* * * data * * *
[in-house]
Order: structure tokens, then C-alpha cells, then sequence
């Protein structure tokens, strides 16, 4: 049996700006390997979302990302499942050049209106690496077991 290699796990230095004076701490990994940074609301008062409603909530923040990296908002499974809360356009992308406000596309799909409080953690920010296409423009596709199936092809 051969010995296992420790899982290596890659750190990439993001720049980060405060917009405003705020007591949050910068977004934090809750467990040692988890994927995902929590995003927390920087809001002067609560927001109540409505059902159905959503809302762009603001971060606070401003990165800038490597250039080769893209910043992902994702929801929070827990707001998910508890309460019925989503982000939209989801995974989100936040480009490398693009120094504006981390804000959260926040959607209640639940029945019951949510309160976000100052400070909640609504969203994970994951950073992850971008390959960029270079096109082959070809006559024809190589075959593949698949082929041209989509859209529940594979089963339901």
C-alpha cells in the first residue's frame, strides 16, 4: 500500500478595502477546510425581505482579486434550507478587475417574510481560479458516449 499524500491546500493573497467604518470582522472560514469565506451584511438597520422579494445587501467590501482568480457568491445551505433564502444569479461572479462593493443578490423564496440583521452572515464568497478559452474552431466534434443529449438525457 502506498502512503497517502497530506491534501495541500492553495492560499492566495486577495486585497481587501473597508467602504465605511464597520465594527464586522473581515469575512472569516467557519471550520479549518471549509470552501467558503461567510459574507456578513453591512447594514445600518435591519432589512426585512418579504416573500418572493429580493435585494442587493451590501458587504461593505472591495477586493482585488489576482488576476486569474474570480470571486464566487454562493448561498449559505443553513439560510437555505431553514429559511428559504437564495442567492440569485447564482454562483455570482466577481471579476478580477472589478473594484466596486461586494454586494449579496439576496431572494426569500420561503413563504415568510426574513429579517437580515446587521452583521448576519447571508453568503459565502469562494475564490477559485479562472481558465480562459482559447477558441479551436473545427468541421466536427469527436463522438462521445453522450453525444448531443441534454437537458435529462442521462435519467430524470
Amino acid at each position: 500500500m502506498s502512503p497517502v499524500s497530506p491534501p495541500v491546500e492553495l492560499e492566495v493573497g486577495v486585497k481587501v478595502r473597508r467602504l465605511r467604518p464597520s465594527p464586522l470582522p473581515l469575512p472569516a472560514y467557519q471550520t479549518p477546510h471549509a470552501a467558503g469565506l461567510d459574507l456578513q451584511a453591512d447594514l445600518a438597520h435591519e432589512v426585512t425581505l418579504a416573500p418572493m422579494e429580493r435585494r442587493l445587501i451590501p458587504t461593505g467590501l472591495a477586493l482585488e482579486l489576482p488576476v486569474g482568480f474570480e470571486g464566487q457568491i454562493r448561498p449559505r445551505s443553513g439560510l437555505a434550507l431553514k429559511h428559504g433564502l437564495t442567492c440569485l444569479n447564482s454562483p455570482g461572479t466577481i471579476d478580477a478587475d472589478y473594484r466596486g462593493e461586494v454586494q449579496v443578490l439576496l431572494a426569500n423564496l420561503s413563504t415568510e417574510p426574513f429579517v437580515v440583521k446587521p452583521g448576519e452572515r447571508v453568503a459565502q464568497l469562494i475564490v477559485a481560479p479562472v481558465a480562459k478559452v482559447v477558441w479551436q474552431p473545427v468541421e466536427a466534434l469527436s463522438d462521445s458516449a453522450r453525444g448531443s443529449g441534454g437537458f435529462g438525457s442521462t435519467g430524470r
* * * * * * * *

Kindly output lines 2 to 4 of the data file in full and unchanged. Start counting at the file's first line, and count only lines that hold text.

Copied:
Order: structure tokens, then C-alpha cells, then sequence
């Protein structure tokens, strides 16, 4: 049996700006390997979302990302499942050049209106690496077991 290699796990230095004076701490990994940074609301008062409603909530923040990296908002499974809360356009992308406000596309799909409080953690920010296409423009596709199936092809 051969010995296992420790899982290596890659750190990439993001720049980060405060917009405003705020007591949050910068977004934090809750467990040692988890994927995902929590995003927390920087809001002067609560927001109540409505059902159905959503809302762009603001971060606070401003990165800038490597250039080769893209910043992902994702929801929070827990707001998910508890309460019925989503982000939209989801995974989100936040480009490398693009120094504006981390804000959260926040959607209640639940029945019951949510309160976000100052400070909640609504969203994970994951950073992850971008390959960029270079096109082959070809006559024809190589075959593949698949082929041209989509859209529940594979089963339901």
C-alpha cells in the first residue's frame, strides 16, 4: 500500500478595502477546510425581505482579486434550507478587475417574510481560479458516449 499524500491546500493573497467604518470582522472560514469565506451584511438597520422579494445587501467590501482568480457568491445551505433564502444569479461572479462593493443578490423564496440583521452572515464568497478559452474552431466534434443529449438525457 502506498502512503497517502497530506491534501495541500492553495492560499492566495486577495486585497481587501473597508467602504465605511464597520465594527464586522473581515469575512472569516467557519471550520479549518471549509470552501467558503461567510459574507456578513453591512447594514445600518435591519432589512426585512418579504416573500418572493429580493435585494442587493451590501458587504461593505472591495477586493482585488489576482488576476486569474474570480470571486464566487454562493448561498449559505443553513439560510437555505431553514429559511428559504437564495442567492440569485447564482454562483455570482466577481471579476478580477472589478473594484466596486461586494454586494449579496439576496431572494426569500420561503413563504415568510426574513429579517437580515446587521452583521448576519447571508453568503459565502469562494475564490477559485479562472481558465480562459482559447477558441479551436473545427468541421466536427469527436463522438462521445453522450453525444448531443441534454437537458435529462442521462435519467430524470